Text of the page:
On October 23, 2002, Pub. L.Tooltip Public Law (United States) 107–248 (text) (PDF) was enacted, modifying 36 U.S.C. § 903, authorizing a Medal of Honor Flag to be presented to each person to whom a Medal of Honor is awarded. In the case of a posthumous award, the flag will be presented to whomever the Medal of Honor is presented to, which in most cases will be the primary next of kin of the deceased awardee.[80][81]

The flag was based on a concept by retired U.S. Army Special Forces First Sergeant Bill Kendall of Jefferson, Iowa,[82] who in 2001, designed a flag to honor Medal of Honor recipient Army Air Forces Captain Darrell Lindsey, a B-26 pilot from Jefferson who was killed in action during World War II. Kendall's design of a light blue field emblazoned with 13 white five-pointed stars was nearly identical to that of Sarah LeClerc's of the Institute of Heraldry. LeClerc's gold-fringed flag, ultimately accepted as the official flag, does not include the words "Medal of Honor" as written on Kendall's flag. The color of the field and the 13 white stars, arranged in the form of a three-bar chevron, consisting of two chevrons of five stars and one chevron of three stars,[2] emulate the suspension ribbon of the Medal of Honor. The flag has no defined proportions.[83]

The first Medal of Honor Flag recipient was U.S. Army Sergeant First Class Paul R. Smith, whose flag was presented posthumously. President George W. Bush presented the Medal of Honor and Flag to the family of Smith during the award ceremony for him in the White House on April 4, 2005.[84]

A special Medal of Honor Flag presentation ceremony was held for over 60 living Medal of Honor recipients on board the USS Constitution in September 2006.[85]

Presentation

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President Calvin Coolidge bestowing the Medal of Honor upon Henry Breault, March 8, 1924

There are two distinct protocols for recommending and adjudicating the Medal of Honor. The first and most common is recommendation within three years and approval within five years through the chain of command of the service member.[86] The second method, which normally applies outside of the statute of limitations, is when a recommendation is referred to a military service by a member of the U.S. Congress, generally at the request of a constituent under 10 U.S.C. § 1130. In both cases, if the proposal is outside the time limits for the recommendation, approval to waive the time limit requires a special Act of Congress. The Medal of Honor is presented by the President on behalf of, and in the name of, the Congress.[87] Since 1980, nearly all Medal of Honor recipients—or in the case of posthumous awards, the next of kin—have been personally decorated by the president.[88][89][90] Since 1941, more than half of the Medals of Honor have been awarded posthumously.[91]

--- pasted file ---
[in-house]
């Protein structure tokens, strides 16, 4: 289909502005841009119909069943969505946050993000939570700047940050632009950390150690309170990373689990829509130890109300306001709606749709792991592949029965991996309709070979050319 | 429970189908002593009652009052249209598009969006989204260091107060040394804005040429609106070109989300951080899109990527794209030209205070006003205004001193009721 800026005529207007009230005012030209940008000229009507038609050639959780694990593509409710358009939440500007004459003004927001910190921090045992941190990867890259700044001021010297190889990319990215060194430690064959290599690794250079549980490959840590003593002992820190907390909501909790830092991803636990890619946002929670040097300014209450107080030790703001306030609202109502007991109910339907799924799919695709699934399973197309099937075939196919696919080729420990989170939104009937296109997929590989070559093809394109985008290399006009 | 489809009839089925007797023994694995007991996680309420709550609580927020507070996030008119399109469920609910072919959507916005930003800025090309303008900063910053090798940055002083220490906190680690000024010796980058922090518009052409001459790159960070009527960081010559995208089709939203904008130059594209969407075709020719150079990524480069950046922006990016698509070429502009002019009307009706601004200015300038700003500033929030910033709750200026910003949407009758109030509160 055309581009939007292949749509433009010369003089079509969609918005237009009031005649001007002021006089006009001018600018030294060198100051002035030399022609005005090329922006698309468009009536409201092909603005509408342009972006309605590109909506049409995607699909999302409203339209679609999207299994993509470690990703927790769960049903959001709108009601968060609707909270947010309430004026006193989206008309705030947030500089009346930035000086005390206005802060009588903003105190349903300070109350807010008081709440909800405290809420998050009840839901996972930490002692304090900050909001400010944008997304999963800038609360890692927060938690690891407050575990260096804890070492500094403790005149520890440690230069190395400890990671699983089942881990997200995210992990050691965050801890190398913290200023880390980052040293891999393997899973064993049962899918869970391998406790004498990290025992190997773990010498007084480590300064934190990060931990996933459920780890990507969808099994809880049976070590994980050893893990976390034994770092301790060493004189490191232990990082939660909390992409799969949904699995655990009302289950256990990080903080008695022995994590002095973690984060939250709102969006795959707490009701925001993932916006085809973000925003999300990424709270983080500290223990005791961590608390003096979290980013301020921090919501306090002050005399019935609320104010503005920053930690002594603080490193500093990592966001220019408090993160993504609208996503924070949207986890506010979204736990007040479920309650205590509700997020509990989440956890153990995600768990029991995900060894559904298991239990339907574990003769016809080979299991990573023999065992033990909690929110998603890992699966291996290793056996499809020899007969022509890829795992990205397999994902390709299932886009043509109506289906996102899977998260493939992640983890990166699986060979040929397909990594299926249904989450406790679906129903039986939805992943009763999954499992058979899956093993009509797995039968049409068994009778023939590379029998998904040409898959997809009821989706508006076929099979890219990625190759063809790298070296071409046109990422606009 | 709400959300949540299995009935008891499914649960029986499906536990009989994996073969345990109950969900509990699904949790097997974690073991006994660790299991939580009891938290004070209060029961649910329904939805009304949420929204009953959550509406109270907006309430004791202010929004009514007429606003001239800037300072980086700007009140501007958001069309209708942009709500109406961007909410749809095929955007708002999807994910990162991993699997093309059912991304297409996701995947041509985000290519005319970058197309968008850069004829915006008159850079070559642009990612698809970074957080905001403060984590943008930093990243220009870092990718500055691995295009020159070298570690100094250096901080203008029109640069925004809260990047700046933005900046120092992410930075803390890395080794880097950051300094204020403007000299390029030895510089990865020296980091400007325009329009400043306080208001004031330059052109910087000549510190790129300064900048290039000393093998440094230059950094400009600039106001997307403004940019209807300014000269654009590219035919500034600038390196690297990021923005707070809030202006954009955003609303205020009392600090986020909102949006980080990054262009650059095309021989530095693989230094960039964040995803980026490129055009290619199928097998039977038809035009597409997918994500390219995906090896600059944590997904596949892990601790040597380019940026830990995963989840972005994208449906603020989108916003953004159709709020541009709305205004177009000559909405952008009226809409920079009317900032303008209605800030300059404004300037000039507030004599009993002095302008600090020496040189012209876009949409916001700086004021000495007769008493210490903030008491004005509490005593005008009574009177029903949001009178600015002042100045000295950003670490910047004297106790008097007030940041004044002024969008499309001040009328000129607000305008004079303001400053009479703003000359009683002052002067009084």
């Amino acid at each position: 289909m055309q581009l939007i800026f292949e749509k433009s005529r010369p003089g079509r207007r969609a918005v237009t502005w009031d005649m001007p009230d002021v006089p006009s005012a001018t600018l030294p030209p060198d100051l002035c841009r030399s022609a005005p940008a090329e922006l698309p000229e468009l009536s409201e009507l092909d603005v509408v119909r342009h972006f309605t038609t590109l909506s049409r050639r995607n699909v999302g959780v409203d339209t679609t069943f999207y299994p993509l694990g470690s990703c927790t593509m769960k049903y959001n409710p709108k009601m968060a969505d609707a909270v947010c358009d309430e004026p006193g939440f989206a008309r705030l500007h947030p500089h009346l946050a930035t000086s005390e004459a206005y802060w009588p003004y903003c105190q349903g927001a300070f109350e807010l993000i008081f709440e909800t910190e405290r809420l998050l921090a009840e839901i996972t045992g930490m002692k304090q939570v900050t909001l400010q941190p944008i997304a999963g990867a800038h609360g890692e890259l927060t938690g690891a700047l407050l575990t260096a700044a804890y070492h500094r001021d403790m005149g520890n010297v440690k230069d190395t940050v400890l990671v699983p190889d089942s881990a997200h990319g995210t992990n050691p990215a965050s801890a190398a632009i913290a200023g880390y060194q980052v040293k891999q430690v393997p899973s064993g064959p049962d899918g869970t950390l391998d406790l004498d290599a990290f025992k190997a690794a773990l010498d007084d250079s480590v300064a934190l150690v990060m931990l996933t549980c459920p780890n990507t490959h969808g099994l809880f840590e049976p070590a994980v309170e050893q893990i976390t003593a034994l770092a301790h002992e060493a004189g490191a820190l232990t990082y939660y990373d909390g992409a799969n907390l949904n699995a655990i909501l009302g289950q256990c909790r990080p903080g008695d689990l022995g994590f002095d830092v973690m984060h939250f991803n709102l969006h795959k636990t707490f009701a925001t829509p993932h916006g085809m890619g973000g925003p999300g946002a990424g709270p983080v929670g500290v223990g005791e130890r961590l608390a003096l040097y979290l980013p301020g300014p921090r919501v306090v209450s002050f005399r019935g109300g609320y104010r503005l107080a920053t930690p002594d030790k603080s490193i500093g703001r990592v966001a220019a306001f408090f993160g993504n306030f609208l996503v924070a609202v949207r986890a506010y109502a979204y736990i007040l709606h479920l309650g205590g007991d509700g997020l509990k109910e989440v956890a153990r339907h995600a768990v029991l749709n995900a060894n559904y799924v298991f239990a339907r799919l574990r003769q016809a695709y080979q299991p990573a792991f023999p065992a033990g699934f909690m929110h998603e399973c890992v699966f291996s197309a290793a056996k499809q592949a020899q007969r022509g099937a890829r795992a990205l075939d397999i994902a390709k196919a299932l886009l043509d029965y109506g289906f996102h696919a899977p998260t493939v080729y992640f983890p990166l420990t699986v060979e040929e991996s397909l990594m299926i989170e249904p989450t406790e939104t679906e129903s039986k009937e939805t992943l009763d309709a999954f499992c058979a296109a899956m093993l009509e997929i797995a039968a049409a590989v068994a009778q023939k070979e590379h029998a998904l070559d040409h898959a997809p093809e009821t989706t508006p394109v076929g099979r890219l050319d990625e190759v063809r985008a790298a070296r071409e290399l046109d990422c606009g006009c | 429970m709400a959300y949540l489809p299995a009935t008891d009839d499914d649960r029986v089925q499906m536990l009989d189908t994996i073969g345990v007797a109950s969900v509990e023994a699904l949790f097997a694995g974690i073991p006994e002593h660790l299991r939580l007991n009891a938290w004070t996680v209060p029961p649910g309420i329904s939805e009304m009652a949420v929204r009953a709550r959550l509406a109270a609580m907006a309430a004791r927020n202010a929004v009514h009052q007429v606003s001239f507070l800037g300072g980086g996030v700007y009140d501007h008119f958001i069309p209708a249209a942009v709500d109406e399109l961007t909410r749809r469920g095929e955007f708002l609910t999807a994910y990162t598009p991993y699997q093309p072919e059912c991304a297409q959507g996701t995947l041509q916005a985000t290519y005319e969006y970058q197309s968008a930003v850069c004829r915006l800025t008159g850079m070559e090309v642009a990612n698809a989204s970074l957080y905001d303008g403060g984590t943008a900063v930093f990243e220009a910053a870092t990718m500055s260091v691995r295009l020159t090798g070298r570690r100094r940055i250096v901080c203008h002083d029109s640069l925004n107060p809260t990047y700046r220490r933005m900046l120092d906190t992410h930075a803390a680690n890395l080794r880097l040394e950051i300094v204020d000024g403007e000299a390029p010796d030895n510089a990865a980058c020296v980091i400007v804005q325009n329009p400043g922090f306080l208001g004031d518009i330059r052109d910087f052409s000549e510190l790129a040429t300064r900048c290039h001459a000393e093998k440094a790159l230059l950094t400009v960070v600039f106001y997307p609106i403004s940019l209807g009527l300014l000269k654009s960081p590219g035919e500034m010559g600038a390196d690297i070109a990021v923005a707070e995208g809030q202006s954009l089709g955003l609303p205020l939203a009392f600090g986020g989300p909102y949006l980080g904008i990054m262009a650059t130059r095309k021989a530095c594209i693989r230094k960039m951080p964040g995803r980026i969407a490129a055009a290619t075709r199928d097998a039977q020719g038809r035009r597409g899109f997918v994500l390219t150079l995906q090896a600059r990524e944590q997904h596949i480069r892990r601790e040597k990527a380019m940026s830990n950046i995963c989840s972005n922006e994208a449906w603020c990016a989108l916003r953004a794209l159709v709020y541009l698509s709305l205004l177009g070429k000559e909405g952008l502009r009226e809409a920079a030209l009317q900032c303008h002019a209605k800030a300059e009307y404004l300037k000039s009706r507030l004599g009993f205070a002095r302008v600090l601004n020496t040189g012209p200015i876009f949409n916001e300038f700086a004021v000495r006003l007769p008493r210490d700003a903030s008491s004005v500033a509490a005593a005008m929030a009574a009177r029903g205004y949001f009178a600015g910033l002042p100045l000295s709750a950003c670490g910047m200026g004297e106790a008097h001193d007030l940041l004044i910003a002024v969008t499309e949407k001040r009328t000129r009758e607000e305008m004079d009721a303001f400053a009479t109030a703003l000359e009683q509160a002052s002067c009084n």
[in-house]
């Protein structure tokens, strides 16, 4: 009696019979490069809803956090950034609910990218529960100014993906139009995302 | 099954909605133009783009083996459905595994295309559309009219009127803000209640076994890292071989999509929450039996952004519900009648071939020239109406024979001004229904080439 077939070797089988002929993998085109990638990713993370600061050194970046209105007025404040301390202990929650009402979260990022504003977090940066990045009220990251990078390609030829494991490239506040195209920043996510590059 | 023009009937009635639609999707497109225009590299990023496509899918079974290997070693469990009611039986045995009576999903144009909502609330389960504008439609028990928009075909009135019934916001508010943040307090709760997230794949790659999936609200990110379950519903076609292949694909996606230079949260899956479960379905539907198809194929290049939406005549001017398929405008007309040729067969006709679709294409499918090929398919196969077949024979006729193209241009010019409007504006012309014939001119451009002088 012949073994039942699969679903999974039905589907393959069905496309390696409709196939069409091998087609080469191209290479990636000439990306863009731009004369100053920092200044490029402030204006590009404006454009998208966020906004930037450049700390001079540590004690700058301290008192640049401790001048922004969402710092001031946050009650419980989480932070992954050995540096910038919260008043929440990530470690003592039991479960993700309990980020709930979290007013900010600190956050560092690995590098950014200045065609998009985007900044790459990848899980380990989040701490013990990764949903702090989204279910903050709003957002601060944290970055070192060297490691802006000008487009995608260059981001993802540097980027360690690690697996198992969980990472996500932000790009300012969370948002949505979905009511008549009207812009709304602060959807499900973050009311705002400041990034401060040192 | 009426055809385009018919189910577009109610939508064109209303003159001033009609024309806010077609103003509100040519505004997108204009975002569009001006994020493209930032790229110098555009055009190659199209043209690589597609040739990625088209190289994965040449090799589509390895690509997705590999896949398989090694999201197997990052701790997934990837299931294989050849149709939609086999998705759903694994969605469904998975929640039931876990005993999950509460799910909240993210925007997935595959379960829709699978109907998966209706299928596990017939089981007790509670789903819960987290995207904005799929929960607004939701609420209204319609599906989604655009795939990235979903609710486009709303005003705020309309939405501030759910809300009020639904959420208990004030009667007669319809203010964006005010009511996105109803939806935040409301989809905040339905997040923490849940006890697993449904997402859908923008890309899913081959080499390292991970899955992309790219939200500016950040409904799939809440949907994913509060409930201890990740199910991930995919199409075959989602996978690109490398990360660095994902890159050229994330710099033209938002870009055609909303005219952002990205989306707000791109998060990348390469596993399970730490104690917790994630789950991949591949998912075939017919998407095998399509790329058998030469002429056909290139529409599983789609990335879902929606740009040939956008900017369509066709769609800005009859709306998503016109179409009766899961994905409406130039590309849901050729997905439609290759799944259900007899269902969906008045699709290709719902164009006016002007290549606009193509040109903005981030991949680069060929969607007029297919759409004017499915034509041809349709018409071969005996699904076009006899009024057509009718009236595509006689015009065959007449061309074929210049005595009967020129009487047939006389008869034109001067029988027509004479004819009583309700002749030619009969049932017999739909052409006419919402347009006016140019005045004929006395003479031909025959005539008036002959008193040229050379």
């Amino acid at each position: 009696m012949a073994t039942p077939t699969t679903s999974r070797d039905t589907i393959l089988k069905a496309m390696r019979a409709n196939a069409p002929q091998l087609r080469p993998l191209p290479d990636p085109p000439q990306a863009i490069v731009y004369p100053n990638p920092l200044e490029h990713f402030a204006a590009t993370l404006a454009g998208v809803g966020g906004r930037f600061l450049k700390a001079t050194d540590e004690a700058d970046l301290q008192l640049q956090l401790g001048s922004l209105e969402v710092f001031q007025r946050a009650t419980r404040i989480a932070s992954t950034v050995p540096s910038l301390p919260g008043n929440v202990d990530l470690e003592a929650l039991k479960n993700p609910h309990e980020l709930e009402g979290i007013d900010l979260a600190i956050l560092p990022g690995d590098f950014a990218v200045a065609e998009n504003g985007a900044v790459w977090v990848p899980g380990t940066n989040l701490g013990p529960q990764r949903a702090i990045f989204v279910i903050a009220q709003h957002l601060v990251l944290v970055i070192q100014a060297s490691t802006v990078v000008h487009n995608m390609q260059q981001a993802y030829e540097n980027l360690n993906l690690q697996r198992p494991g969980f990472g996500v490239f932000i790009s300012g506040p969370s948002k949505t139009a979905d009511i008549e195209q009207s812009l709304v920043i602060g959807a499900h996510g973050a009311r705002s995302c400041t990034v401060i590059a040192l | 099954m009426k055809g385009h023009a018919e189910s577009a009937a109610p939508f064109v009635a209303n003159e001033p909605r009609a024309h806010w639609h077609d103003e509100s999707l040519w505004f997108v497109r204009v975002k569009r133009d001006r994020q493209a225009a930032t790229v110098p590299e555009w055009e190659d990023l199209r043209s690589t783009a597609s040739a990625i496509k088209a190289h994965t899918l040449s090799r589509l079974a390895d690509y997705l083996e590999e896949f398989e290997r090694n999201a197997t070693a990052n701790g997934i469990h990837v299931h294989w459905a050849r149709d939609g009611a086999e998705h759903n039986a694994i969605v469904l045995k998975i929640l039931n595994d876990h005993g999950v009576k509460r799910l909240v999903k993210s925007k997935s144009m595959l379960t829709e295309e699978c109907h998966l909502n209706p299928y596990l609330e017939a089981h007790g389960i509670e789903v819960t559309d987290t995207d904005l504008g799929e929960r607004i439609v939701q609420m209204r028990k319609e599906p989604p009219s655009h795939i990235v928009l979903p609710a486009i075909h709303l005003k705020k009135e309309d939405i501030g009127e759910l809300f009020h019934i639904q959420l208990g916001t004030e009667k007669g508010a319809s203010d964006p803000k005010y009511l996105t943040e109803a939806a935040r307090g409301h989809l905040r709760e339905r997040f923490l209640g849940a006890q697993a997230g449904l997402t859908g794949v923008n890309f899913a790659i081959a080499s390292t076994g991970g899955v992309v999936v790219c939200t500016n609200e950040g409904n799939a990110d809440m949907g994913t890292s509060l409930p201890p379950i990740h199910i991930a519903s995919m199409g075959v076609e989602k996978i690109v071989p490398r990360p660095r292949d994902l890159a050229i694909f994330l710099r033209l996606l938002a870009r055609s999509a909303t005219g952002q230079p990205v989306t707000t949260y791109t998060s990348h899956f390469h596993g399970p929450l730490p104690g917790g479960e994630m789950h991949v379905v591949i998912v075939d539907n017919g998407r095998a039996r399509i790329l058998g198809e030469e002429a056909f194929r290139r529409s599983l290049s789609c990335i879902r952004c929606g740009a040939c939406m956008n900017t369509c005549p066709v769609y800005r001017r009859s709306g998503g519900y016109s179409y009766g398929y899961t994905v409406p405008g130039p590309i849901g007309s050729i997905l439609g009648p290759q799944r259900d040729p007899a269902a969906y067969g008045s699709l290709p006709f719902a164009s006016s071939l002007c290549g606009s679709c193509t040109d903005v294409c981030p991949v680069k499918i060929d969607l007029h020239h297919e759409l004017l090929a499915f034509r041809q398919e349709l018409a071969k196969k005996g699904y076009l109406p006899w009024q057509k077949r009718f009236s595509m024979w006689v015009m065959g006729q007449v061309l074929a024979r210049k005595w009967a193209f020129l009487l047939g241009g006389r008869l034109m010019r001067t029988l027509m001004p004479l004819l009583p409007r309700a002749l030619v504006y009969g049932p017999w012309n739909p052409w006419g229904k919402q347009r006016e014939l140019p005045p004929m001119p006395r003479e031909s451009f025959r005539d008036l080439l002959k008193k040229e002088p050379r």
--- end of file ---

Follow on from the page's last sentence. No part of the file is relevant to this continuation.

Evolution of criteria

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  • 19th century (Navy): Navy regulations published in 1865 specified that "The medal shall only be awarded to those petty officers, and others indicated, who shall have evinced in battle some signal act of valor or devotion to their country; and nothing save such conduct, coupled with good general qualities in the service, shall be held to establish a sufficient claim to it."[92] The regulation also permitted awards to seamen for "extraordinary heroism in the line of their profession," which meant heroism outside of combat operations.[93]
  • 19th century (Army): Several months after President Abraham Lincoln signed Public Resolution 82 into law on December 21, 1861, for a Navy medal of honor, a similar resolution was passed in July 1862 for an Army version of the medal. Six U.S. Army soldiers who hijacked a Confederate locomotive named The General in 1862 were the first Medal of Honor recipients;[94] James J. Andrews led the raid. He was caught and hanged as a U.S. spy, but as a civilian he was not eligible to receive the medal. Many Medals of Honor awarded in the 19th century were associated with "saving the flag" (and country), not just for patriotic reasons, but because the U.S. flag was a primary means of battlefield communication at the time. Because no other military decoration was authorized during the Civil War, some seemingly less exceptional and notable actions were recognized by a Medal of Honor during that conflict.